The majority of standard windows and patio doors built today are usually designed in such a way to optimise heat insulation and noise protection. Not, however, protection against intruders.
The reason for this is that standard elements are frequently only “secured” by so-called rollers (see illustration). These rollers are built into in around 80 percent of the windows and patio doors on the market. They ensure that the window seals properly but don't offer any mechanical protection against attempted break-ins. Intruders who are reasonably adept can open windows that are only fitted with rollers in just a few seconds using a standard screwdriver. Prying open a window in this way is also a relatively noiseless procedure. The so-called rollers are simply pushed to the side causing the window to spring over the latch and enabling it to open. This also shows that lockable window handles serve, at the most, to protect children but don't really have much to do with break-in protection. The window handle only operates the mechanics but has no effects on the elements that serve to keep the window closed.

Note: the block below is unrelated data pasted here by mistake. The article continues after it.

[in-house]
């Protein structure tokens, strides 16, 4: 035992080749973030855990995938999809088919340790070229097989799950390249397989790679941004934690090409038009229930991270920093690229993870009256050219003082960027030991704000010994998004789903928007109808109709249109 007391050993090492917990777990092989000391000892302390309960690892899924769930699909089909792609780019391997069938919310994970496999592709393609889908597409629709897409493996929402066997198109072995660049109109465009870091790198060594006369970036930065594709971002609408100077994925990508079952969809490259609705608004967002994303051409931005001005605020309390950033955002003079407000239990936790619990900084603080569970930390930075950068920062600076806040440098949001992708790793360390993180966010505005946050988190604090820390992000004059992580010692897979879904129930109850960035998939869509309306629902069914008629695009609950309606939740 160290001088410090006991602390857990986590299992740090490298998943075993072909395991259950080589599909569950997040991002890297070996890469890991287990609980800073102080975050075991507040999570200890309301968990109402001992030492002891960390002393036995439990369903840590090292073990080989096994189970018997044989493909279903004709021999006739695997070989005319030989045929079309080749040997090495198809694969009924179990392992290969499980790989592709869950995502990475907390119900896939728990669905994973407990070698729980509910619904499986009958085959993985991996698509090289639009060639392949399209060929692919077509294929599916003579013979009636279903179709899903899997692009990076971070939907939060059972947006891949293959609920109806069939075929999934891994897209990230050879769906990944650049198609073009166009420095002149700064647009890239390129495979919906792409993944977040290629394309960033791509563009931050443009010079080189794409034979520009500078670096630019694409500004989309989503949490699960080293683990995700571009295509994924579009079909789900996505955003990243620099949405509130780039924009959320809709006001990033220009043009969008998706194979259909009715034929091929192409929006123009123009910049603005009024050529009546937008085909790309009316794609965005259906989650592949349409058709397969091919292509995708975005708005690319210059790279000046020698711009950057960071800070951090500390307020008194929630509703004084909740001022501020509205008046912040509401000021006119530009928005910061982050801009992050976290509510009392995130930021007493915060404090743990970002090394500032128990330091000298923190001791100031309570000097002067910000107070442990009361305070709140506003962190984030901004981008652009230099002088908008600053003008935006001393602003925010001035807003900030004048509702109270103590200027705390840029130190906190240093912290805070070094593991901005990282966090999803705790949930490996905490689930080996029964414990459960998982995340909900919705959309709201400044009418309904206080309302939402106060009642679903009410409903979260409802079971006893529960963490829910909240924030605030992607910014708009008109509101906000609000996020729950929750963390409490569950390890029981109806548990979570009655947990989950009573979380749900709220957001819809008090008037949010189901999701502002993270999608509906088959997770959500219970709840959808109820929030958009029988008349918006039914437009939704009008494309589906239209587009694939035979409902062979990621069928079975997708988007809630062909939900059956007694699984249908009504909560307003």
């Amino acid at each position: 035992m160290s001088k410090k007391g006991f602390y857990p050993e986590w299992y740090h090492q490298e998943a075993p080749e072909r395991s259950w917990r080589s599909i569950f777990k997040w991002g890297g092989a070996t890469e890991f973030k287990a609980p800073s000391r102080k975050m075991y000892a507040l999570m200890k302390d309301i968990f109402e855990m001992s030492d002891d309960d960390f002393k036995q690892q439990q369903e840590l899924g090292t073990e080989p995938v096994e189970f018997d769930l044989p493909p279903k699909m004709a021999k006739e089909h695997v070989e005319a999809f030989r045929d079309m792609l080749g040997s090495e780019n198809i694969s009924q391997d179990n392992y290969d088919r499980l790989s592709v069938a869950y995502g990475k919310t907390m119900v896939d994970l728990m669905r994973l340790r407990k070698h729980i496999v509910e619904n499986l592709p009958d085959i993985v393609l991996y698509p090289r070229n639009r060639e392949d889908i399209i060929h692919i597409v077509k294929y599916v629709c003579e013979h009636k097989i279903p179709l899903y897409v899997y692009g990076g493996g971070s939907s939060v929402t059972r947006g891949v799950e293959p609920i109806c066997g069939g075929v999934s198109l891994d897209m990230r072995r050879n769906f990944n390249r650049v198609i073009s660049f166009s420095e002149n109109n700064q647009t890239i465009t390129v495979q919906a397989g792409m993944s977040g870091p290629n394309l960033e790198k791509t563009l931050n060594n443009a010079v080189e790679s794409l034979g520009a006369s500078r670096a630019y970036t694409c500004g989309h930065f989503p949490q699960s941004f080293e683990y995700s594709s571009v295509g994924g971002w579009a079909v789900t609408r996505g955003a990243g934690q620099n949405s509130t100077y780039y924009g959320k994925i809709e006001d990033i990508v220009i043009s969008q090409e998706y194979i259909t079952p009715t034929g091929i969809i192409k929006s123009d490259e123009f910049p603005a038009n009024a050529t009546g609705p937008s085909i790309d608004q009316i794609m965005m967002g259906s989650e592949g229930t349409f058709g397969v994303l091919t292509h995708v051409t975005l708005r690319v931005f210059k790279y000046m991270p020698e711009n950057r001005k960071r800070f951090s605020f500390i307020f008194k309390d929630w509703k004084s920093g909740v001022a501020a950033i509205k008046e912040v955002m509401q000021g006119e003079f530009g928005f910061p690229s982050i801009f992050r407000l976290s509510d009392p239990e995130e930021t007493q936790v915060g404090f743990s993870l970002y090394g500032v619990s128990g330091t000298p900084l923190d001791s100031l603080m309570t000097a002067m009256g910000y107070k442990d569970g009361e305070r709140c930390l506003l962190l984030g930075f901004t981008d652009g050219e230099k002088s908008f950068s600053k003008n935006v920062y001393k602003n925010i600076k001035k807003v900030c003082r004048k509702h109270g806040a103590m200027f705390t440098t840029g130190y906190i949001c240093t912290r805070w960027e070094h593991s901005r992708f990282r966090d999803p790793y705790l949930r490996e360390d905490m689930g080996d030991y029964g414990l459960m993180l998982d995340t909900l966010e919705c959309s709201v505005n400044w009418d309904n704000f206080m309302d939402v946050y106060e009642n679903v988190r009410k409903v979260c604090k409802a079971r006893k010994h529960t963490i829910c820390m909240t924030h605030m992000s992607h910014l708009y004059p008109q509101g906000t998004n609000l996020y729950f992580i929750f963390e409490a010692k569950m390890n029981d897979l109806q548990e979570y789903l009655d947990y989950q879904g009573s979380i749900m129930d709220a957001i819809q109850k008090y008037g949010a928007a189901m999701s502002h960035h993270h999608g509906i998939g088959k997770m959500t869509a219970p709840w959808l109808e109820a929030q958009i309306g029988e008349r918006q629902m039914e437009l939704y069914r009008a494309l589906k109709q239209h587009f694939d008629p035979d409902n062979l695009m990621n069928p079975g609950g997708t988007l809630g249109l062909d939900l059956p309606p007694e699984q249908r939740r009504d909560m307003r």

Closed standard roller shutters don't offer adequate protection against intruders since they can simply be pushed up; at the most they offer protection when you are at home. What's more, many break-ins take place at times when the roller shutters are not in use and are rolled up. So-called roller shutter locks that prevent the shutters from being pushed up by blocking the element offer additional protection but should only be used to supplement mechanical locks.
To effectively prevent break-ins, properly installed security fittings are required on both sides (locking and hinged sides) of the window or patio door.